Founder of the Belfast News Letter
Francis Joy was born on 3 August 1697, probably in Killead, Co Antrim. Family legend suggests he was descended from Captain Thomas Joy, a follower of Sir Arthur Chichester.
In 1737 Francis founded the Belfast News Letter after apparently receiving a printing press in lieu of a bad debt. Of all English language daily papers in publication today, the Belfast News Letter is thought to be the oldest continuously published title in the world. 2012 marks the 275th year of publication.
The earliest extant issue is No. 113 for 3 October 1738, printed by Joy “At the sign of the Peacock in Bridge Street”. A copy of this early edition is in the Linen Hall Library in Belfast. Joy had moved to the Peacock premises in 1737 and remained there until 1746. Joy’s Entry is named after Francis Joy, and is the place where he had a warehouse, near to the site of the paper’s first publication.
Faced with a shortage of paper, Joy developed the family business to include papermaking, first in Ballymena and then in 1745 at Randalstown, where he installed a larger mill. He married Margaret, daughter of Robert Martin of Belfast, and had at least two sons: Henry Joy (1719/20-1789) and Robert Joy (1722-1785). Joy twice petitioned the Irish House of Commons for assistance in his paper making, eventually being granted £200, a considerable sum, in 1749. By now, however, his sons Henry and Robert were running the printing business, having taken charge of the Belfast News Letter in 1745.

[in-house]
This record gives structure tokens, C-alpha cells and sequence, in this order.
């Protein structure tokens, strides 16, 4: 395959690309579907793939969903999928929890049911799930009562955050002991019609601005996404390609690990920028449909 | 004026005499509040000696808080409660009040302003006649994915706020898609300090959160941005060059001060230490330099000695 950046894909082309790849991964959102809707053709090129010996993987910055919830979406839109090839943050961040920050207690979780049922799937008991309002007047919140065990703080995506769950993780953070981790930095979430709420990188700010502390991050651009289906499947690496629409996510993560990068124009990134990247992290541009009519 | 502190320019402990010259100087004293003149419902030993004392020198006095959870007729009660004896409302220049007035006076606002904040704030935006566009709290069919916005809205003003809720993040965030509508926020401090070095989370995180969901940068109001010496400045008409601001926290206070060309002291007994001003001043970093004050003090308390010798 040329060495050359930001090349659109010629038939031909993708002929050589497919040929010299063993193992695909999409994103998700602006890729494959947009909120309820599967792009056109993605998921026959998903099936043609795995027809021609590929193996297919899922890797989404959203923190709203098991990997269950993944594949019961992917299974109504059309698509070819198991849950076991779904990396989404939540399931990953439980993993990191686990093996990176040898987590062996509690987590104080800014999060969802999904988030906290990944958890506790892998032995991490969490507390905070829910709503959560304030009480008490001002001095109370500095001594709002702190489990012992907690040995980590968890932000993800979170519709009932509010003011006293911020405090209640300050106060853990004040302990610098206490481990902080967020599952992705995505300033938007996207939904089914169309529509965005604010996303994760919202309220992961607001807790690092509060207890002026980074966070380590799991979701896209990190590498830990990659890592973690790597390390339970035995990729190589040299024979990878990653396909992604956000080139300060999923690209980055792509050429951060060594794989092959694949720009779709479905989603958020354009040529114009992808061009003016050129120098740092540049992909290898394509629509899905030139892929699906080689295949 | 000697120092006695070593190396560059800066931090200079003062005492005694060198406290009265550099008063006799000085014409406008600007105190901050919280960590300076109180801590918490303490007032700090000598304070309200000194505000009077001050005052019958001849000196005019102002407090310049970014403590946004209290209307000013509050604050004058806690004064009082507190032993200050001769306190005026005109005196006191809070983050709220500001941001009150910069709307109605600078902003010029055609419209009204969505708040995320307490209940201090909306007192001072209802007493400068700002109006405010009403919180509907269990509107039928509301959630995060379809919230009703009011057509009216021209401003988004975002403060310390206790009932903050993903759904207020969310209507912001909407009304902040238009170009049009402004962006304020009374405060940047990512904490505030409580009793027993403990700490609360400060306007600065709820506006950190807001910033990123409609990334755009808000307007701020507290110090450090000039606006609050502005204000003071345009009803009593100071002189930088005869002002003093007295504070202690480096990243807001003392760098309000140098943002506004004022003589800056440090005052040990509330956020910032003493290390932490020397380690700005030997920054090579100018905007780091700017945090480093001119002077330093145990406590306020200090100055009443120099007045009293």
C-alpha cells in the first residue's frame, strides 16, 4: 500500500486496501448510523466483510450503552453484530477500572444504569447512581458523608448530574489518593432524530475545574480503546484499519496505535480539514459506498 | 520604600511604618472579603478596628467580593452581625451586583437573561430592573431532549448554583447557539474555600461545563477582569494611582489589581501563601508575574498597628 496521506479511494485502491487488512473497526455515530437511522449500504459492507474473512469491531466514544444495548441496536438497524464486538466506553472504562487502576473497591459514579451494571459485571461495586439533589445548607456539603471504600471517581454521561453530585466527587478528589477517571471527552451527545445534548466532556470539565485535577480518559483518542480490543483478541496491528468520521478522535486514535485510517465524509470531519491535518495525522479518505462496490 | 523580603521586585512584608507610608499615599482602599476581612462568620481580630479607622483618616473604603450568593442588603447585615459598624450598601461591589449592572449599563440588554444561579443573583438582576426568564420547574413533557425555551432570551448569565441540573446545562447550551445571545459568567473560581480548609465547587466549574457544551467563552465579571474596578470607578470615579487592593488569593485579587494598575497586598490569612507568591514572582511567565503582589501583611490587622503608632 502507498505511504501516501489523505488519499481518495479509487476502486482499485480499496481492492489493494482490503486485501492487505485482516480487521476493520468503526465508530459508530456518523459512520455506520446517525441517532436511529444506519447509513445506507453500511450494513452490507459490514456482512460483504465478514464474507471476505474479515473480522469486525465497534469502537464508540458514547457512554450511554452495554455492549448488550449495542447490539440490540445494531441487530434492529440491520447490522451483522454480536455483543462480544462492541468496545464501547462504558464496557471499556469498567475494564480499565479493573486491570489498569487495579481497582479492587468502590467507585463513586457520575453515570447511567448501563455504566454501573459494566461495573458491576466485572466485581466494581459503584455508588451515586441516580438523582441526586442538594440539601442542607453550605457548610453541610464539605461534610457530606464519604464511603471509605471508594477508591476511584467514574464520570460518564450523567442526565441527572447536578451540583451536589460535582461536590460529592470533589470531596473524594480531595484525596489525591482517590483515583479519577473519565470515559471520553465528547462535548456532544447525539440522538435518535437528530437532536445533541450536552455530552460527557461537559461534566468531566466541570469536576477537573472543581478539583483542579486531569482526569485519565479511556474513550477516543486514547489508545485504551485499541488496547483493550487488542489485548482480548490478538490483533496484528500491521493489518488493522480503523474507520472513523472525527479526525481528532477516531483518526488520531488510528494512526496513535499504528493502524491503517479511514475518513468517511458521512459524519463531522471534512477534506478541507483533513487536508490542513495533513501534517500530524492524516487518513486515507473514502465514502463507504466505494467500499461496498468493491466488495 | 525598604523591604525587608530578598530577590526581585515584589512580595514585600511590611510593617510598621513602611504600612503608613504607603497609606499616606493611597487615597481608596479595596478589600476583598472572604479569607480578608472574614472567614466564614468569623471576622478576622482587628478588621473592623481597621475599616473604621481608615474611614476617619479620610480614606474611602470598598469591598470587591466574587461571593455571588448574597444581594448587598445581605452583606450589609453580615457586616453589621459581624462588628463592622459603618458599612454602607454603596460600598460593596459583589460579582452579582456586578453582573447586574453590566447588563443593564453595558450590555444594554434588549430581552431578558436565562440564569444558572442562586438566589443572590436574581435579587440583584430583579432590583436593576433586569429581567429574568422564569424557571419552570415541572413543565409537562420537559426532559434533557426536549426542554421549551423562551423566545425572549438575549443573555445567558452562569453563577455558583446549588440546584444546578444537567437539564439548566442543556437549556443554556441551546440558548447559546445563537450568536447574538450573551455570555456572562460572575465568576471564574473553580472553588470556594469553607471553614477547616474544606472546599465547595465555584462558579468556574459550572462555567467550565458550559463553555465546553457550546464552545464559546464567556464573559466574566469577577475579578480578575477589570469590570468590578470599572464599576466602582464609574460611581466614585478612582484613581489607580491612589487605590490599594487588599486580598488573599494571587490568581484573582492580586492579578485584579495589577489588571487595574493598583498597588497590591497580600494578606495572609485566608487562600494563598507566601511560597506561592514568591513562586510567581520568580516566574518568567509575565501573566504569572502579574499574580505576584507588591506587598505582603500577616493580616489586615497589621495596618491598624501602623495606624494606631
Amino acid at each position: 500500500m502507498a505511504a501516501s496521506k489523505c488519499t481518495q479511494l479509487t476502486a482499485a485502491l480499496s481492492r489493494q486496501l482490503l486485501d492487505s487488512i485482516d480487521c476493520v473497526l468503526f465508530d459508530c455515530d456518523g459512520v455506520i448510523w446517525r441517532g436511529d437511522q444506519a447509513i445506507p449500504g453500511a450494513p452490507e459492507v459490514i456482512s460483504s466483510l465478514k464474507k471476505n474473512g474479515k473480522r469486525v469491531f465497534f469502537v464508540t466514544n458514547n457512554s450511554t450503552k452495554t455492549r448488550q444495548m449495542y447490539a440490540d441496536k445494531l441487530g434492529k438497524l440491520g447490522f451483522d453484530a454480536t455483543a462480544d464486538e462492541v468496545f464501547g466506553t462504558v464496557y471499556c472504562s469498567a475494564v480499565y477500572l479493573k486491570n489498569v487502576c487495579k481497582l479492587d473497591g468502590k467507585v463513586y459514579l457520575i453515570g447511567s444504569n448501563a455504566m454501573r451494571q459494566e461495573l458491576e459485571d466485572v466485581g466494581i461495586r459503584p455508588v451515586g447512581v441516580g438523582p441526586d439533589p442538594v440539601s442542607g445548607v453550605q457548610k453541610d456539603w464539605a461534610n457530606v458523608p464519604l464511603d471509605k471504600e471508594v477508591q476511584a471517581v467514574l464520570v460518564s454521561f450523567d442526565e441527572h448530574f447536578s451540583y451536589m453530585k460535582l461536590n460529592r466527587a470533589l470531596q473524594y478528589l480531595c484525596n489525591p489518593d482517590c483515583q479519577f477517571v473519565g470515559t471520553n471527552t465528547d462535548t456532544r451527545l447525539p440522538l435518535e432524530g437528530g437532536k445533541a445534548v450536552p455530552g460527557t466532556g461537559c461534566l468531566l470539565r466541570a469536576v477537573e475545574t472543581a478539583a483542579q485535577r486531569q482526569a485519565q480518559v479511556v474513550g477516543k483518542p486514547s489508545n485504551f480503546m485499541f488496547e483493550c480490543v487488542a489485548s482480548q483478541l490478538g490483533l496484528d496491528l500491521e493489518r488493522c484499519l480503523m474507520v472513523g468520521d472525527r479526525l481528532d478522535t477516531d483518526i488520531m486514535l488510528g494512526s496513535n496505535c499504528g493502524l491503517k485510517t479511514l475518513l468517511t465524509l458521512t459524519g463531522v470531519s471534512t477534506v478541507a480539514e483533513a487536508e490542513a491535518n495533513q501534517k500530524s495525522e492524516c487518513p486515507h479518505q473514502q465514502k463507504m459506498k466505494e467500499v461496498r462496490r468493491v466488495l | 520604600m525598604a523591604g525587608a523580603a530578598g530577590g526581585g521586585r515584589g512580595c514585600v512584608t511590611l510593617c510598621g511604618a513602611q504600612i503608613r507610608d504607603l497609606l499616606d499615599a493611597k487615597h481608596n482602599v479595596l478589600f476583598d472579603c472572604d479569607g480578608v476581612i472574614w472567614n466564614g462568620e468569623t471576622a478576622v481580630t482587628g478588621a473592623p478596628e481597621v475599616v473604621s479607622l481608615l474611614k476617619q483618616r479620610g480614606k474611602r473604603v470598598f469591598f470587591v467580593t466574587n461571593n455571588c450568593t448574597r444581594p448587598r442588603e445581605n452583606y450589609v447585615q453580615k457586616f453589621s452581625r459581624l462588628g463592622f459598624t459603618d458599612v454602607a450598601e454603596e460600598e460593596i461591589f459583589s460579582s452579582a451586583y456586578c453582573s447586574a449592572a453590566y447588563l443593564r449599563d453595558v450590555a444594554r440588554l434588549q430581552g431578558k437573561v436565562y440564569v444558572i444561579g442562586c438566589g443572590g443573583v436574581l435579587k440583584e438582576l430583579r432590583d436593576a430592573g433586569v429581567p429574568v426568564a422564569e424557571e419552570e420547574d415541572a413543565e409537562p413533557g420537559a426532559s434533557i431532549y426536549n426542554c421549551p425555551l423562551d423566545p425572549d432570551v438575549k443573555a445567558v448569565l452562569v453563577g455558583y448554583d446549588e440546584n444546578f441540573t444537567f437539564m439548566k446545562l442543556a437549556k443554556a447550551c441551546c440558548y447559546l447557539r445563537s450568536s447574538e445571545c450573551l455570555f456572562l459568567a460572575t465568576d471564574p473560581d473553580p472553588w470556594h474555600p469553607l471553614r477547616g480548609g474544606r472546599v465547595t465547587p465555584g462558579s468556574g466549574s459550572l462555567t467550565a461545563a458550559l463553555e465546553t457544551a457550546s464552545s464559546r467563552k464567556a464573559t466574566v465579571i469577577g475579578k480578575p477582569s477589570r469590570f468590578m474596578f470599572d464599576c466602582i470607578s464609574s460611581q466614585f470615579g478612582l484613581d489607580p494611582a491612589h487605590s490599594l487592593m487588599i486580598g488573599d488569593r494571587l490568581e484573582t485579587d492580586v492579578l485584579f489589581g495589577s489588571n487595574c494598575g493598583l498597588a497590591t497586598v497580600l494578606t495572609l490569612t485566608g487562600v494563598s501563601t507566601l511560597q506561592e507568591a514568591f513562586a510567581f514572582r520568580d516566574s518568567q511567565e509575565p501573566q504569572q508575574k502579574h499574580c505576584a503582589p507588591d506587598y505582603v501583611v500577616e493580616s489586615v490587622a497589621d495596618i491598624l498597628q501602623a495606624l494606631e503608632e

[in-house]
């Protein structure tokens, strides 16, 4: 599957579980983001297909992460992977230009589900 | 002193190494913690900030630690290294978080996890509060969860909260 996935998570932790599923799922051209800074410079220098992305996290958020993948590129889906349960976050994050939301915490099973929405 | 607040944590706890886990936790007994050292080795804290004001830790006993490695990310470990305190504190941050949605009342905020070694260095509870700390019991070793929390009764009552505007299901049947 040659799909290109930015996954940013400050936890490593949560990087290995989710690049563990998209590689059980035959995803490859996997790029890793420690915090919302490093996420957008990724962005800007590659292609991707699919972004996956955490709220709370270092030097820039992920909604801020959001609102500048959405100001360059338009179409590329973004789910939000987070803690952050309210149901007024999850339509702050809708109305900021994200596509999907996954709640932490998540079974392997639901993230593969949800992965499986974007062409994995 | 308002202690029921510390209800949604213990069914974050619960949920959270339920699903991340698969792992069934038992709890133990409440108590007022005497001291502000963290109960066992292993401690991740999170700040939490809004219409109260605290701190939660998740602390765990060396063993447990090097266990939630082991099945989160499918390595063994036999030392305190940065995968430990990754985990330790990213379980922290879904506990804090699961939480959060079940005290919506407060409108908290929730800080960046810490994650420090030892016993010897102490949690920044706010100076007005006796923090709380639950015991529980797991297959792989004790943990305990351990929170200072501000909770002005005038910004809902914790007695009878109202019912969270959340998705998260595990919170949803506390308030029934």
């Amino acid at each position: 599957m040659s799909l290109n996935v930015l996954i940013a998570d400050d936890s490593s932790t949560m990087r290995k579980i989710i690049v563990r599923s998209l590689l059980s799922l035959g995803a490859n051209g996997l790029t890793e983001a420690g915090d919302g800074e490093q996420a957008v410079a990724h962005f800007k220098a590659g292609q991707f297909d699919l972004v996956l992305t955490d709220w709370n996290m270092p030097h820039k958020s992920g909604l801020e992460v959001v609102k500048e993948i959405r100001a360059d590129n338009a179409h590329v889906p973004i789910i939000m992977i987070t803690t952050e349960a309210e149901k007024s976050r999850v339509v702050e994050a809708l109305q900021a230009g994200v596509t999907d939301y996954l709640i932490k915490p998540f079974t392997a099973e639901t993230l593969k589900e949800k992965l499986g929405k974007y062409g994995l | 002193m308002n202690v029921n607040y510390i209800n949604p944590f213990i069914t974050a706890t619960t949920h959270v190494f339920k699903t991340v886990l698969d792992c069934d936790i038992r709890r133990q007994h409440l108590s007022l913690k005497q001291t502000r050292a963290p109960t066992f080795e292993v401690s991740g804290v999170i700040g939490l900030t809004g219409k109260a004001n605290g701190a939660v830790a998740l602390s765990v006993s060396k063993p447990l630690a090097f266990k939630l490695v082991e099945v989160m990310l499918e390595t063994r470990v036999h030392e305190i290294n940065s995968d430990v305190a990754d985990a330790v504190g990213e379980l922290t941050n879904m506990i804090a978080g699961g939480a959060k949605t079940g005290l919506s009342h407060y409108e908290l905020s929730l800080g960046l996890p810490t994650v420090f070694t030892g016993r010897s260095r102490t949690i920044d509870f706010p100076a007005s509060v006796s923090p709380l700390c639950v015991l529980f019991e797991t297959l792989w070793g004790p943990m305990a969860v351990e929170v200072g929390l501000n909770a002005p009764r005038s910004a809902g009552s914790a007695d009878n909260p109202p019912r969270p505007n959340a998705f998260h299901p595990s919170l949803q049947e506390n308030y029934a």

Henry and Robert predeceased their father, with the Belfast News Letter being passed to Henry, Robert’s son. On 15 May 1795 the paper was sold to a Scotsman named George Gordon.
Francis Joy died in Randalstown on 10 June 1790.
Location of plaque: Joys Entry, High Street, Belfast
In the same place is a plaque to Francis’ grandson, United Irishman Henry Joy McCracken.
Date of Unveiling: 30 October 2012
Report of Plaque unveiling available HERE